Duckworth Counts on Military Experience to Win Hyde Seat

Tammy Duckworth leaned on a pool table at Champs Sports Bar in suburban Chicago and told reporters waste is rampant in Iraq and taxpayers are being ripped off by defense contractors like Halliburton.

A wide-screen television behind her carried silent pictures of the previous night’s sporting events. Yellowing photographs of golf greats lined the walls. She leaned on the table for support to stand up.

Duckworth, a Democrat, takes great pride in the military. But she is against the war in Iraq.

The 38-year old Army major walks with prosthetic legs and canes, moving like a weary cross-country skier. A rocket-propelled grenade smashed into the Black Hawk helicopter she was piloting over Iraq on Nov. 12, 2004. Duckworth lost her legs and came close to dying during a series of emergency operations.

“There is absolutely no reason I should have survived the shoot down of my chopper,” she said. “They could have left me behind because they thought I was dead.”

Instead, fellow soldiers hauled her body to a waiting medevac helicopter that flew her to an Army hospital in Baghdad. “Doctors said if I got there four minutes later I would have bled to death.”

Two years later, she is running for Congress in Illinois’ historically Republican 6th District, represented for 32 years by Henry Hyde, who is retiring. She was recruited by Sen. Dick Durbin, D-Ill., during her lengthy recuperation at Walter Reed Medical Center in Washington, D.C. This is her first foray into politics.

Her Republican opponent, state Sen. Peter Roskam, says he best represents the conservative thinking of the district’s voters. A 45-year-old trial lawyer, he has represented his constituents for 13 years in the state Legislature. He grew up in the district and says he knows it better than Duckworth, who lives three miles outside its boundary.

Republicans are determined to keep the seat. Vice President Dick Cheney and First Lady Laura Bush have both campaigned for Roskam. On Thursday, President Bush attended an event in Chicago that raised $1.1 million, half of which was supposed to go to Roskam.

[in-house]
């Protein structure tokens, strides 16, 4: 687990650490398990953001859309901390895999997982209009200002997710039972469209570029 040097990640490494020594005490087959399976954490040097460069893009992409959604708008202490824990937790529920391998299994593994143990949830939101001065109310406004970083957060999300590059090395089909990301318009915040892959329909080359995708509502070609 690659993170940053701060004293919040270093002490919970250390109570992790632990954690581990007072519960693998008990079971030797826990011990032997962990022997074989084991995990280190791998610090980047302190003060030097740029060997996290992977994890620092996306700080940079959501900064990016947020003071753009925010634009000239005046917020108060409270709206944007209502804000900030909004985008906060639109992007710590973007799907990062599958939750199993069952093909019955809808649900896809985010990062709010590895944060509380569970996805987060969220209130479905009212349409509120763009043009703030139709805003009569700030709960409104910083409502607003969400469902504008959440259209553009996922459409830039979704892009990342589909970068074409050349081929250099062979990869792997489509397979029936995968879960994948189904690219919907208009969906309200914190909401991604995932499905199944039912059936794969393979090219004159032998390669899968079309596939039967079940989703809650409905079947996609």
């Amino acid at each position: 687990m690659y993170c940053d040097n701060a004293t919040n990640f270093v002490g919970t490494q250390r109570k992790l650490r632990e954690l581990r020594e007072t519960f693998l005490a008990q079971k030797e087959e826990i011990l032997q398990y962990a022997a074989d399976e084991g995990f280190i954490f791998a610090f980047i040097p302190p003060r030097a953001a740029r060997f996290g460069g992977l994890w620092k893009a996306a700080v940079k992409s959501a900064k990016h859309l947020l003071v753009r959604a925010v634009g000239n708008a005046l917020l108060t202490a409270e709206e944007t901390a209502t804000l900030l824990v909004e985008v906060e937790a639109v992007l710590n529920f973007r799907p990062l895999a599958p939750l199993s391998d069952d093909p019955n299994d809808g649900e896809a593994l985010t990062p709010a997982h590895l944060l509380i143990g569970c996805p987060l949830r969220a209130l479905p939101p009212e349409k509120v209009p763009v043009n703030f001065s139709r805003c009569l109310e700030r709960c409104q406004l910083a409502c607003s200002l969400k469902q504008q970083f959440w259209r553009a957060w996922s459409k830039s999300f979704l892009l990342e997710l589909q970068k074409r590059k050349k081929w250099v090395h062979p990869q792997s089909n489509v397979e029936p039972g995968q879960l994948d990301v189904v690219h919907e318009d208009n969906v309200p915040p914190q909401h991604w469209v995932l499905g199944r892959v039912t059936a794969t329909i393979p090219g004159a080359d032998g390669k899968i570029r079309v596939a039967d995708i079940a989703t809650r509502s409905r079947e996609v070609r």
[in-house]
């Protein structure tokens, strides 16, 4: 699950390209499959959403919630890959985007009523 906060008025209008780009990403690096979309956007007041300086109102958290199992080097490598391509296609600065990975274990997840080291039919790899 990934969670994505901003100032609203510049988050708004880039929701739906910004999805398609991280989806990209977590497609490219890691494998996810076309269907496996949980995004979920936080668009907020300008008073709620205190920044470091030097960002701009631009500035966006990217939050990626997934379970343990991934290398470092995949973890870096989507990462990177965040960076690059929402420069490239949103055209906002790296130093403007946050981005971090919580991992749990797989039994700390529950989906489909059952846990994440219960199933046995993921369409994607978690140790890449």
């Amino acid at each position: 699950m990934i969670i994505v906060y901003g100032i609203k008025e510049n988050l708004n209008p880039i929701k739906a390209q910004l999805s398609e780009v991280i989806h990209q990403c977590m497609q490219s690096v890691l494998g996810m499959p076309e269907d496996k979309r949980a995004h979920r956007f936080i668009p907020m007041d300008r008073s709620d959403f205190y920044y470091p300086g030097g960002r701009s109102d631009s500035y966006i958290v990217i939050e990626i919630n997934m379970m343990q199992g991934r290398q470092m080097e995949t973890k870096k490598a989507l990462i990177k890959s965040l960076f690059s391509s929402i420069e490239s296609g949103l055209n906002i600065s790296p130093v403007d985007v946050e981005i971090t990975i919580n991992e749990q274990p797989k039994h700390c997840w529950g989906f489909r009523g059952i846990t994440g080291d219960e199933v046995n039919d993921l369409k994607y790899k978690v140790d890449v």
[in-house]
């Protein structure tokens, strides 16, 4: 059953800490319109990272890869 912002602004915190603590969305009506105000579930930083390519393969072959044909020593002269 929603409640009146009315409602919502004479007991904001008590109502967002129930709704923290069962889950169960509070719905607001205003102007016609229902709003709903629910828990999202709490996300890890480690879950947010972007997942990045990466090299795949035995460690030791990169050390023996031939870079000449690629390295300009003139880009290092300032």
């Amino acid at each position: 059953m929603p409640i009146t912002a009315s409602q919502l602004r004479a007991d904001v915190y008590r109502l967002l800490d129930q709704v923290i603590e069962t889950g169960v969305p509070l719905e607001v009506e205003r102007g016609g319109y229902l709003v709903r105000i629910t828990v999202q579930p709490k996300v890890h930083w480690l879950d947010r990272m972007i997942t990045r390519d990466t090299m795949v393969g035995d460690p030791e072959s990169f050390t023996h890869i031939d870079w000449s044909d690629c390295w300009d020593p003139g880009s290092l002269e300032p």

“President Bush carried the district in 2004 by 6 percent and our party will do what it takes to keep it Republican in November,” said Jonathan Collegio, press secretary of the National Republican Congressional Committee. Both parties are expected to spend heavily on television advertising in the closing weeks of the campaign.

Dressed in a black pants suit and wearing a bejeweled American flag pin, Duckworth paused for an interview after addressing 50 school teachers in the town of Westmont. It was a hard-hitting attack on Republican foreign and domestic policies, punctuated with self-deprecating humor.

“I don’t want to fall into my audience,” she said, laughing. “That’s why I’m holding on to this table.”

Duckworth asked to be trained as a Black Hawk pilot because it is one of the few jobs in the military in which women can taste combat. “I wanted to take the same risks as the male reservists,” she said.

Her opponent expresses respect for her military service. But he says he is more qualified to represent the district.

“I am the local candidate with local support,” said Roskam, whose family has lived in the district for generations. “You can’t replace the grassroots elements of a campaign. This is a Republican district, and it has been historically.”

During one typical day, Roskam stopped at the Wyndermere, an assisted living center in Wheaton. He was greeted warmly by the residents, who were finishing their dishes of Jell-O topped with whipped cream. They had just been serenaded by a quartet of seniors wearing white suits and red bowties.